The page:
Davidson Addresses the Court
Howell's State Trials, vol. 33, cols. 1549-51

...I appeal to any man that was in court, whether, in the summing up of the evidence, Judge Garrow did justice to me, as a prisoner at the bar. Was he not inveterate against me? did he not influence the minds of the jurymen, and almost insist upon their pronouncing me guilty? did any person identify me to be the identical person except those officers who, we all know, and every Englishman must know, have always been instrumental to the death of innocent men. I have never been in a public life. I appeal to all those gentlemen, whether I have ever engaged in any plot, if I had fifty lives, and they were wanting for the public good, they should have them; and if it were my blood, they should take every drop, and I would stand here while they took it, and fall a victim to my enemies; but in what manner is it I could ever be guilty of high treason? it was never pretended I had ever said any thing, directly or indirectly; I must have been a silent spectator from the nature of my colour. I should have been immediately remarked if I had taken an active part. I have got a deal to say for myself where I feel it to be proper; but there is not one single witness has ever said that I said any thing, consequently I could not be a person that was in the conspiracy; they have said, only that there was a man of colour, and, unfortunately, I was caught near the spot, and was fixed on by them; but still justice ought to be done to every man, and especially where it is done in the revered name of British justice….

…but suppose I was found with a sword in my hand, who can prove that I meant to overturn the government? who can prove that I meant to assassinate the ministers? who can prove that I meant to lay my hand on my sovereign? Is my character so black as for it to be said in this country, or where I have travelled, that I am an assassin or a murderer? I appeal to every man who knows me, whether I am a man of that character or stamp directly or indirectly, to do such a thing; but even if the sword was in my hand; and my intention was even to join with those people, I do not see that it was a conspiracy against the lives of any ministers or of the king himself; because in the passages of Magna Charta, when king John granted that charter, the passage runs in this form; that the people should choose twenty-five barons from among them, with an intent that those twenty-five barons shall see that the acts of this charter are not violated by his majesty or any of his ministers; and if any of them be violated by the king or his ministers, four of those barons shall go and insist on redress; and if redress is not given within twenty-five days, they are to return and compel them to give it – how? with empty hands? no; with arms to stand and claim their rights as Englishmen; and if every Englishman felt as I do, they would always do that. But it goes on further to say; and if redress be not forthwith given, they shall seize on his revenues and his castles, and place such persons in his castles as will see and observe the duties imposed upon him by the barons. And our history goes on further to say, that when another of their majesties the kings of England tried to infringe upon those rights, the people armed, and told him that if he did not give them the privileges of Englishmen, they would compel him by the point of the sword; that is language never used by me, or those with whom I acted, and yet those persons were not considered as beneath the character of Englishmen, and to be condemned to death. Would you not rather govern a country of spirited men, than cowards?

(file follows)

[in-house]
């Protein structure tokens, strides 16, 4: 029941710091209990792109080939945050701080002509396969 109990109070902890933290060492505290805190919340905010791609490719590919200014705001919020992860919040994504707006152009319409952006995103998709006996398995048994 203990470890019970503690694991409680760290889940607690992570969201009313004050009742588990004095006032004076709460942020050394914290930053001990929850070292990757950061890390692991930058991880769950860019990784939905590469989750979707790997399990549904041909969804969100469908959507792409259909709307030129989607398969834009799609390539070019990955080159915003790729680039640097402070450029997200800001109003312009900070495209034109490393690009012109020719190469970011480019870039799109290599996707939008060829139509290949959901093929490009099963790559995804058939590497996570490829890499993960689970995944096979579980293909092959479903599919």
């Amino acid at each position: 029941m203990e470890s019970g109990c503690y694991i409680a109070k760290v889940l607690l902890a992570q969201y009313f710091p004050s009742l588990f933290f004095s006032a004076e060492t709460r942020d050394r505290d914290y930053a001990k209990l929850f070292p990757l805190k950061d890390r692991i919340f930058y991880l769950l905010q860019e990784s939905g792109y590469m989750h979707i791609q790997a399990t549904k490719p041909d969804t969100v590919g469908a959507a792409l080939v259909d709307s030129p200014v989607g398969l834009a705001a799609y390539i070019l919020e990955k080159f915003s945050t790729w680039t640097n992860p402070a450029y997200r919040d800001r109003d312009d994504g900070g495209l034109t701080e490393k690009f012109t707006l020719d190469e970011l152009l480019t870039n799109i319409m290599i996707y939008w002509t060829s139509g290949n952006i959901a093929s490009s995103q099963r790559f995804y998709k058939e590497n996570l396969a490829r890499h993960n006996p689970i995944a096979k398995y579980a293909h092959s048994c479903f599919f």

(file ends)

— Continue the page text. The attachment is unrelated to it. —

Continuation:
…they have come forward to swear my life away on this charge, and I now tender my life to your service; I can die but once in this world, and the only regret left is, that I have a large family of small children, and when I think of that, it unmans me, and I shall say no more.

back to top back to top